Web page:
Golden Privet Hedge
Mostly overcast today as wildfires in the American Northwest throw fine soot up into the high sky which tickles it into mist and showers here in the Midwest. I love being outside in the mist. Old Cat Margaret goes with me as far as the patio, and settles under the hostas. Last night her breath was so still I thought she had passed, it took a long time for me to wake her up. Her body temperature has been very low for a while now, and she sleeps curled onto my back, not the strong young cat she used to be, nor I the strong young woman.
I sit on my late mother’s bench beside the golden privet hedge in my backyard, under the fragrant boughs of my neighbor’s stately pine tree which towers up and overreaches my yard. When this old pine tree goes, my privet privacy hedge underneath it will fill in, it is a little scraggly now for want of sunlight. The columbine I planted under the privet hedge thrives because every day I place the ice cubes from my tea near it. I have red flowered columbine on one side of the bench and an unusual orange flowered columbine on the other.
I thought I would relax, maybe check the news on my Kindle, but within minutes the mist became raindrops that insisted I go inside. Cat Margaret mills at my feet, ears slightly back in annoyance, insisting on being wiped of the little bit of rain that chased us inside. So spoiled, so loved.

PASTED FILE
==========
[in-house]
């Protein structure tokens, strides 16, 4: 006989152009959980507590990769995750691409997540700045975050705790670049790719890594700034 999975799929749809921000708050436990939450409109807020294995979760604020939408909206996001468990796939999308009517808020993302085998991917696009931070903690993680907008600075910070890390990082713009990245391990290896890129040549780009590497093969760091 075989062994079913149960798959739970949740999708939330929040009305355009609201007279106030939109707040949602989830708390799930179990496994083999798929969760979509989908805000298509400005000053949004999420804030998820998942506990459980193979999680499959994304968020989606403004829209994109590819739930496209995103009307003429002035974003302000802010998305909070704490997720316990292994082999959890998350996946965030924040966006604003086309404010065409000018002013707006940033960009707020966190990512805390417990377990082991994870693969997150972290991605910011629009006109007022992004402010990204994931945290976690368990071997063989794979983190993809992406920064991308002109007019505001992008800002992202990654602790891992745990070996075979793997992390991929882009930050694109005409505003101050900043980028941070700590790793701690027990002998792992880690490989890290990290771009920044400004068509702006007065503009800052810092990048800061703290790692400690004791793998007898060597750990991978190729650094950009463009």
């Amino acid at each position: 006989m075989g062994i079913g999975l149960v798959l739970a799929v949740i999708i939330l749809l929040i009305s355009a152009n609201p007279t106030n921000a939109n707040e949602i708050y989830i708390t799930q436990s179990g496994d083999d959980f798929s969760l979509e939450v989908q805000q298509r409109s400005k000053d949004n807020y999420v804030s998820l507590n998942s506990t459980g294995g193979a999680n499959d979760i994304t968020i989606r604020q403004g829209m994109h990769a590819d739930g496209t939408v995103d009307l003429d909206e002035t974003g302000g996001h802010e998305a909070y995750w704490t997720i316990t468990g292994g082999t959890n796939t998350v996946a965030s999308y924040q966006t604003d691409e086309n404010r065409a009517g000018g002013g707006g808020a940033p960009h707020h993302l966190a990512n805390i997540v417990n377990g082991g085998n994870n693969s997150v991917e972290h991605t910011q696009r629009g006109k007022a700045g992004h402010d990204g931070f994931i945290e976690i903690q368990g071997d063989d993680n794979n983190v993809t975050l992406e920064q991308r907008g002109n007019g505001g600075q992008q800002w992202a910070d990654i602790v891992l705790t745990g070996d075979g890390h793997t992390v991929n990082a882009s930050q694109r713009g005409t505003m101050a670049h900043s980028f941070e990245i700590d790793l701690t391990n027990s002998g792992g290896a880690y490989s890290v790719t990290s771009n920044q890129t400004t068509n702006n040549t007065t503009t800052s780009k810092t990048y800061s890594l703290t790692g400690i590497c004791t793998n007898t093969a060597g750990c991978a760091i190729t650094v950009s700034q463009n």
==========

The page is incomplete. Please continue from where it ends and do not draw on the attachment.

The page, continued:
My yard smelled good in the rain with the scent of organic earth. Over the past ten years I have brought home several types of beneficial mushrooms, lichens, and mosses; and tucked them into my yard wherever I thought they would live best. When I explore my yard very closely I can see that they have formed a clean, healthy econiche with the trees and flowers that I planted in my yard. I am so lucky to have had this experience, I am grateful. This is Sunday and a most appropriate day for renewed gratitude.
My irises love the rain, when I started their sandy beds ten years ago I would water them several times a week. I wish I had the strength to move the few iris left in the back yard into the larger iris beds in the front yard, maybe I can do this in the coolness of the coming autumn.